The University of Texas Department of American Studies is pleased to announce our 2014-2015 Graduate Student Conference:
to be held at the University of Texas on April 2nd and 3rd, 2015.
The death of eighteen-year-old Michael Brown in Ferguson, Missouri this August, the immigration crisis centering primarily around the recent influx of children from Central America to the United States, and the growing panic over the spread of the ebola virus can all be read as the newest manifestations of a long-running pattern throughout American history and culture: the relationship between constructions of “healthy” communities, the fear that these communities will be violated, invaded, or contaminated, and the mobilization of these fears as justification for action in the name of community preservation. The history of the United States is littered with rhetorical constructions of safety and security, purity and contamination—as well as with the results of very real processes of violence, displacement, and exclusion.
With this in mind, we invite presenters to consider constructions of home and health, and to explore how these concepts have been and continue to be mobilized in the construction and erasure of American communities, families, and selves. What processes are involved in the construction of a sense of home, either personal or communal? Who gets to define the boundaries of community? What relationships and investments does the name “home” imply? What produces a sense of homesickness, and what does this sense of nostalgia in turn produce? What does a “healthy”—or a “sick”—community look like? What is the relationship between community construction and processes of exclusion, abjection, and othering? We invite both papers that reflect on the present moment as well as explorations of the shifting terrain of home and health in American history. Submissions from all disciplines are welcome.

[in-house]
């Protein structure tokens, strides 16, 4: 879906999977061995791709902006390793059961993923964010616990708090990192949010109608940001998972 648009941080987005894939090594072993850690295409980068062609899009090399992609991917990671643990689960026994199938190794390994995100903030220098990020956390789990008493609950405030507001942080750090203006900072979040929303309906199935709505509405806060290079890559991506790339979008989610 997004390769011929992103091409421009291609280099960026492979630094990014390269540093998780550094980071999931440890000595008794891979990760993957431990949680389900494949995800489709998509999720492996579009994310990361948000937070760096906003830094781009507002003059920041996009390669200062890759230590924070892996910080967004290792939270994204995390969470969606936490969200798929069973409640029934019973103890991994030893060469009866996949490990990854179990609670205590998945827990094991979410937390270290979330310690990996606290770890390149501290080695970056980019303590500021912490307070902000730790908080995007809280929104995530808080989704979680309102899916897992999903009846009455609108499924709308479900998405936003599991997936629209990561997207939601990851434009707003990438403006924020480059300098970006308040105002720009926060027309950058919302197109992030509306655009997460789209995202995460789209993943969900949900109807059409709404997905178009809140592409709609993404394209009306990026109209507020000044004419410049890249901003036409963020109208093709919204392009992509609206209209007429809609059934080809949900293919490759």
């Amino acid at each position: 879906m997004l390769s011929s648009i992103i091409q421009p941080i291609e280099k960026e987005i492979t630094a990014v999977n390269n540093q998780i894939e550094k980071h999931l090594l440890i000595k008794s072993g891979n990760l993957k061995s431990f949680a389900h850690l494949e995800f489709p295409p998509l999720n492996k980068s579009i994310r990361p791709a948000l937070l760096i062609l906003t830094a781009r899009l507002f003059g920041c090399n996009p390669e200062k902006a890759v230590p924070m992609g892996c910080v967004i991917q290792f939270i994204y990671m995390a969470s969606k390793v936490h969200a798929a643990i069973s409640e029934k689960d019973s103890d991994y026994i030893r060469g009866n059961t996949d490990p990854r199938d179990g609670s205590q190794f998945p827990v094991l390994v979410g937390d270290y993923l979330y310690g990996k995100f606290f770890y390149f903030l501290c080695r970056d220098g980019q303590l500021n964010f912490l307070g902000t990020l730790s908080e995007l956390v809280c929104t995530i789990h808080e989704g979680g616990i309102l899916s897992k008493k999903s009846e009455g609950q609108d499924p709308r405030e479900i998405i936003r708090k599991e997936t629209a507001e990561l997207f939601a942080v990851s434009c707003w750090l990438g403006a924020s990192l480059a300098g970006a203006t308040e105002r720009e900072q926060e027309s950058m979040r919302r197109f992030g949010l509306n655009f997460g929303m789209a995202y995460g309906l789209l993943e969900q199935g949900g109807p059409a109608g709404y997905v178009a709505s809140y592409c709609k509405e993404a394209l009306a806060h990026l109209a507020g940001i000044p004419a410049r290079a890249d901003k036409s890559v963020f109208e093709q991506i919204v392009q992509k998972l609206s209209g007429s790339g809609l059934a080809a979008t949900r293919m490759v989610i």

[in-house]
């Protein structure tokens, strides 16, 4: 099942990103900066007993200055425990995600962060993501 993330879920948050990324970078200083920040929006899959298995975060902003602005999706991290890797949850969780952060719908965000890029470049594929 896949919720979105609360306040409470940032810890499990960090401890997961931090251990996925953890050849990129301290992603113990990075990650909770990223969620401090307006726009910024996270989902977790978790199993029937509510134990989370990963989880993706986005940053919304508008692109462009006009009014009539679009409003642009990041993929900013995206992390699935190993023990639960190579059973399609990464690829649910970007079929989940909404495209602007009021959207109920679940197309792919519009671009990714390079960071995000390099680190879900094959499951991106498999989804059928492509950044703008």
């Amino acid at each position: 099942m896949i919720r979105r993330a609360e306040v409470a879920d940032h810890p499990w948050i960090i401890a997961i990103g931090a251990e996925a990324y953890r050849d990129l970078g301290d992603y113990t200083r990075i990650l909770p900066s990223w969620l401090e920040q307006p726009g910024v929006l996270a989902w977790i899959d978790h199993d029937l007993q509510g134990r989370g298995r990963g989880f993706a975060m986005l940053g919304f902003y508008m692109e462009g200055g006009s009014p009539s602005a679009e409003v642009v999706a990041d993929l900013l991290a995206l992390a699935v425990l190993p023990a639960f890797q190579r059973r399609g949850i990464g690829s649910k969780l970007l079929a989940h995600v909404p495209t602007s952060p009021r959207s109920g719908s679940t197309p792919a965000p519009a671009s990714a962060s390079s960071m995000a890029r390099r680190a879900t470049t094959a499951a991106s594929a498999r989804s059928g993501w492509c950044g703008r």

Proposals for individual papers and panel submissions include, but are not limited to
- homemaking and domesticity
- historic visions of the home
- revisions of the nuclear family
- constructions of healthy and sick communities
- imagined, imaginary, and lost homes and homelands
- nostalgia for lost homes and communities
- neighbors, neighborhoods, and neighborliness
- strangers, intrusions, and invasions
- migration and immigration
- communal and individual displacement
- violence and the home
- affective dimensions of the home
- housing policy
- militarization and the home front
- homeland and home security
- sickness, contagion, & containment
- community preservation
- the neighborhood watch, surveillance, and criminality
- theoretical and practical dimensions of property